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CANNOT get proper format conversion for eBook

New Here ,
Jan 14, 2024 Jan 14, 2024

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I am SO frustrated. I am trying to get my ebook on platforms like Amazon and no one accepts PDF. When I export to ePub, it looks NOTHING LIKE MY BOOK! The formatting is off, the pictures are all jumbled around. There are no errors or anything on my document. I have NO idea what is going on and I want to get it on Kindle. I can't do HTML because of the pictures, PDF is not taking, and the epub files look nothing like my book. HOW AM I SUPPOSED TO PUBLICH MY BOOK when Adobe software can't even format it for the platform's needs. NOTHING is working. I need help. I'm so sad.
Thank you,

Giovanna

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EPUB , Publish online

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correct answers 1 Correct answer

Community Expert , Jan 14, 2024 Jan 14, 2024

EPUB is not PDF... in many ways, but mostly in that it does not make any perfect snapshot of layout pages. It takes a fair amount of knowledge and (on every project) rounds of trial to get things right.

 

The book in the sig has pretty much everything you need to do pro reflowable EPUB and Kindle. It assumes you have reasonable mastery of InDesign and at least a grasp of CSS style coding.

 

You'll also find some basic tutorials here (drawn from/expanding on the book): http://nitrosyncretic.com/DPR/dpr_index.php

...

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Community Expert ,
Jan 14, 2024 Jan 14, 2024

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EPUB is not PDF... in many ways, but mostly in that it does not make any perfect snapshot of layout pages. It takes a fair amount of knowledge and (on every project) rounds of trial to get things right.

 

The book in the sig has pretty much everything you need to do pro reflowable EPUB and Kindle. It assumes you have reasonable mastery of InDesign and at least a grasp of CSS style coding.

 

You'll also find some basic tutorials here (drawn from/expanding on the book): http://nitrosyncretic.com/DPR/dpr_index.php

 

Happy to help with specific questions or the whole process, as well.

 

BTW — you want to export to reflowable EPUB. Fixed-page EPUB is an obsolete non-solution that is much more difficult to work with, despite seeming to be a simple/easy choice.


┋┊ InDesign to Kindle (& EPUB): A Professional Guide, v3.0 ┊ (Amazon) ┊┋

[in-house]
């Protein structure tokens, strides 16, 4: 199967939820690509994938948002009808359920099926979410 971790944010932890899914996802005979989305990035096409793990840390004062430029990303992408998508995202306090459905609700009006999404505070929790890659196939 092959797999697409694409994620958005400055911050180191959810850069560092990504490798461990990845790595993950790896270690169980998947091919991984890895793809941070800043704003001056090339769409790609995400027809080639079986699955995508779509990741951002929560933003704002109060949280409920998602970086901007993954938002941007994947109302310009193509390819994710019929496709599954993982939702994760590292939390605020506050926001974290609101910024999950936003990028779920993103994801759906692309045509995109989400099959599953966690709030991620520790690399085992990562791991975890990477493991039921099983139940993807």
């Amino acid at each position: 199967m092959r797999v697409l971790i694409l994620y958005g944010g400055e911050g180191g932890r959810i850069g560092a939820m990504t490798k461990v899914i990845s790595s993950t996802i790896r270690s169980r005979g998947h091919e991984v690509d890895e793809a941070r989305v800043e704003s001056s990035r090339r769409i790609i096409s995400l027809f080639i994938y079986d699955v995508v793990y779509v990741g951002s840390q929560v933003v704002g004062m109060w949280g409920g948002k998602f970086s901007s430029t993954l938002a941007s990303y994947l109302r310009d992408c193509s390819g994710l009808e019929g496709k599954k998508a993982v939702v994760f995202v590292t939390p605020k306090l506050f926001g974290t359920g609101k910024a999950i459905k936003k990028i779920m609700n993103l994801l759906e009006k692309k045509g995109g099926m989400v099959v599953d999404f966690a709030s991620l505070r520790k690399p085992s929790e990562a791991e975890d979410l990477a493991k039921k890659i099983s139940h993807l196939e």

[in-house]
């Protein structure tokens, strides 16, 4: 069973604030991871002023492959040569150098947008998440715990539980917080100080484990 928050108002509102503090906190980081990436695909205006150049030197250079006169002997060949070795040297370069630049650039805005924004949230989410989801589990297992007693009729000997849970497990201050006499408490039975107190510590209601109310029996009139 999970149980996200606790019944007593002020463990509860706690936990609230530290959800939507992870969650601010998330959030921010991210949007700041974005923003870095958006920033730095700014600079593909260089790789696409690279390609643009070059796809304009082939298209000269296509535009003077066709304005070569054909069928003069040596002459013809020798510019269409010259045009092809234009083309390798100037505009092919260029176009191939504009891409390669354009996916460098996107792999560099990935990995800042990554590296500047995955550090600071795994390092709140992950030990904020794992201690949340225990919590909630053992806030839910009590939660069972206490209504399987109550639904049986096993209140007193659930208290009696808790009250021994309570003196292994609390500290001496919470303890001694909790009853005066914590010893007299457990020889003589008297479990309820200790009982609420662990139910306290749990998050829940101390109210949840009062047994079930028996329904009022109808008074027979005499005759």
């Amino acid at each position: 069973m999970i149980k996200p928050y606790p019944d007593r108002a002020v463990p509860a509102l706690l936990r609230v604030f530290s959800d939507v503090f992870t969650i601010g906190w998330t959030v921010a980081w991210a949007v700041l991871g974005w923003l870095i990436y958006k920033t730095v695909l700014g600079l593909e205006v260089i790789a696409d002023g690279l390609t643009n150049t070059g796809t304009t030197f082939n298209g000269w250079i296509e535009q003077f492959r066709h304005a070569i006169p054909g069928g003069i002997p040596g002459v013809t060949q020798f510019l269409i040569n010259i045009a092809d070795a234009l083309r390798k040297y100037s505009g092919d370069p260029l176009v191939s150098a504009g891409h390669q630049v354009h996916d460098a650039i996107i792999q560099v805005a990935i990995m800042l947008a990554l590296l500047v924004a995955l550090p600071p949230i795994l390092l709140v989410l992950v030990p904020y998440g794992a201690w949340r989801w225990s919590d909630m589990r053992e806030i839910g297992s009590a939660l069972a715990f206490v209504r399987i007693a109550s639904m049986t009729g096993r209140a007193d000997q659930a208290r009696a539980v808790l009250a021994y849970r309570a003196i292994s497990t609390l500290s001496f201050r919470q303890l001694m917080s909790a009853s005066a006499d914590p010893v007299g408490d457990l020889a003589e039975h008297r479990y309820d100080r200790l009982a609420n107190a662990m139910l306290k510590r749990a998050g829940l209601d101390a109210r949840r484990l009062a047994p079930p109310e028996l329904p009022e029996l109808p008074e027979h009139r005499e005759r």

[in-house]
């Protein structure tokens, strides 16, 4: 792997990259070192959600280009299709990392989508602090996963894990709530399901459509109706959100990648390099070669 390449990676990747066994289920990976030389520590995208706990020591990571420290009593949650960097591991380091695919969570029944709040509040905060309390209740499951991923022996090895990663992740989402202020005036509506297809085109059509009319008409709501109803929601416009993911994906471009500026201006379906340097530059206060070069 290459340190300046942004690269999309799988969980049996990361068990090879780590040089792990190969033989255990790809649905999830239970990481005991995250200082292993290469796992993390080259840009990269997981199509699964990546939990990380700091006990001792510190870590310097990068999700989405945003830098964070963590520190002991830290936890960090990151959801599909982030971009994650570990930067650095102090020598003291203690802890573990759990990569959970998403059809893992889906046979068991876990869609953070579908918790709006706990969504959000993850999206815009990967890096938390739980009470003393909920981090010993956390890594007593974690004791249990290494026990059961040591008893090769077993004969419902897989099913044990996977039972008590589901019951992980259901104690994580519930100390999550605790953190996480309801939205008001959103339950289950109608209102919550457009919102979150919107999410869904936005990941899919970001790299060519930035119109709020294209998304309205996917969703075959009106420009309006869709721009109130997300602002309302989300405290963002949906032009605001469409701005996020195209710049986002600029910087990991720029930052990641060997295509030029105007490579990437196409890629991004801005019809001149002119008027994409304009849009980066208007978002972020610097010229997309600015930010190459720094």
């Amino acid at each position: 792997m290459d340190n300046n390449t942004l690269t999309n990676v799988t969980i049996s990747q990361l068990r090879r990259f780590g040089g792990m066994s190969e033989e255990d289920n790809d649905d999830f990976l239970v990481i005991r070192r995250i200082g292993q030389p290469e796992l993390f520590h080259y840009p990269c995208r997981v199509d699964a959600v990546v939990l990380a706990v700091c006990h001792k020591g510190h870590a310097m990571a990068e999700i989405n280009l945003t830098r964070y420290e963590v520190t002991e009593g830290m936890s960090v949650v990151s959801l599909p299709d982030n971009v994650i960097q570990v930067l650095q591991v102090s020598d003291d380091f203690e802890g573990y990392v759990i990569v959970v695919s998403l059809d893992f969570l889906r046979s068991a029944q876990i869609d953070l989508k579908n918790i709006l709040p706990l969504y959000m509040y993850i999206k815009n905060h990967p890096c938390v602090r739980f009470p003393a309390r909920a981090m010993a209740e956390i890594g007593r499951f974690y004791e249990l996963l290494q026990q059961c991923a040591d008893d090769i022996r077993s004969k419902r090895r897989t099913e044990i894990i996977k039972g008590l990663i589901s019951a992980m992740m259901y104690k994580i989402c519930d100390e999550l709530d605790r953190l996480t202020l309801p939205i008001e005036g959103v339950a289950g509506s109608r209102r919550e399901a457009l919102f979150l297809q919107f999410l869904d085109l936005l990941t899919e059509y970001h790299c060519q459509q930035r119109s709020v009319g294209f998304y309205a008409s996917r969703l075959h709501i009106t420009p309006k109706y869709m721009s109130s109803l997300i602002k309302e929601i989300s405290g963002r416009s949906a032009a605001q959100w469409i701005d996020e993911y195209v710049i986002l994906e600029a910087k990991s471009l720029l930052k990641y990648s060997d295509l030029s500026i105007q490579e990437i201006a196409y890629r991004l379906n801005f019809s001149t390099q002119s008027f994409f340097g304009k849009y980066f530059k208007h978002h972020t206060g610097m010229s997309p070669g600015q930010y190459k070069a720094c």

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Community Expert ,
Jan 14, 2024 Jan 14, 2024

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Note that if you "can't do HTML because of the pictures," you are going to have hurdles with EPUB as well — EPUB is, essentially, a packaged website and subject to most of the same layout and content limitations. If you have complex image layouts, you're going to have to adapt them to what XHTML/CSS can manage... which is quite a bit and quite fancy if you have the chops, but again, EPUB is not just a snapshot of page layouts, so you have to work within the limits of each medium.


┋┊ InDesign to Kindle (& EPUB): A Professional Guide, v3.0 ┊ (Amazon) ┊┋

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New Here ,
Apr 08, 2024 Apr 08, 2024

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Export it as a fixed layout epub, not a reflowable epub, and everything will stay where it is meant to be

 

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Community Expert ,
Apr 09, 2024 Apr 09, 2024

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Fixed layout EPUB is a horrible format for just about everything. And most EPUB readers will turn it into a jumbled mess. This discussion is several months old and was answered long ago. Everyone is welcome to contribute to this community but please, in the future, if you're going to do so, add something of value.

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New Here ,
Apr 09, 2024 Apr 09, 2024

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Hi there Bob, gosh I was just trying to help the poor lass. Nobody seems to have given her a positive answer. I recently did a marathon 640 page book for a client, and not a simple book. It contained charts, diagrams (placed as pictures) within the text flow, internal hyperlinks to other places in the book, external hyperlinks to other sites, footnotes etc. Things that HAD to stay on the pages they were placed, as often the diagram on a particular page was discussed on the facing page. So not only did the format have to stay fixed to stop the text flowing around the diagrams, which is what seems to be happening to poor Giovanna, it had to be fixed spreads. The book was exported to epub for use as an iBook (Apple) and it works perfectly. Yes, you do need to know what you are doing when exporting in order to make sure things like your table of contents and hyperlinks carry over but the final result looks and behaves exactly as it should. So, this is perfect for a Mac or an iPad, not for a Kindle which has to be created as another format, but this can be done using Kindle Creator which is free to download from Amazon, and again, you can create your Kindle book as a 'print replica' file and it will look and behave the same way. No reflows, nothing moves, everything stays as it should. I did have trouble getting my Kindle publication to include my table of contents, and didn't manage to find an easy answer on their website. Now I don't know what other epub readers there are, maybe they don't all work the same way, but my fixed layout publications work perfectly on the platforms they were created for.

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Community Expert ,
Apr 09, 2024 Apr 09, 2024

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10/10 for the effort to help. But if you'd read the thread, you'd see this has already been addressed.

 

And very complex layouts can be converted to reflowable EPUB. You just have to understand/respect the medium instead of killing yourself trying to make a rigid page layout. If page images are really needed, there's no real alternative but PDF.

 

Kindle's tools are... for amateurs seeking amateur results, and encourage every worst option for book creation. I think more would-be authors and potentially valuable books have been ruined by trying to use "the Kindle system" than, perhaps, have actually made it to completion.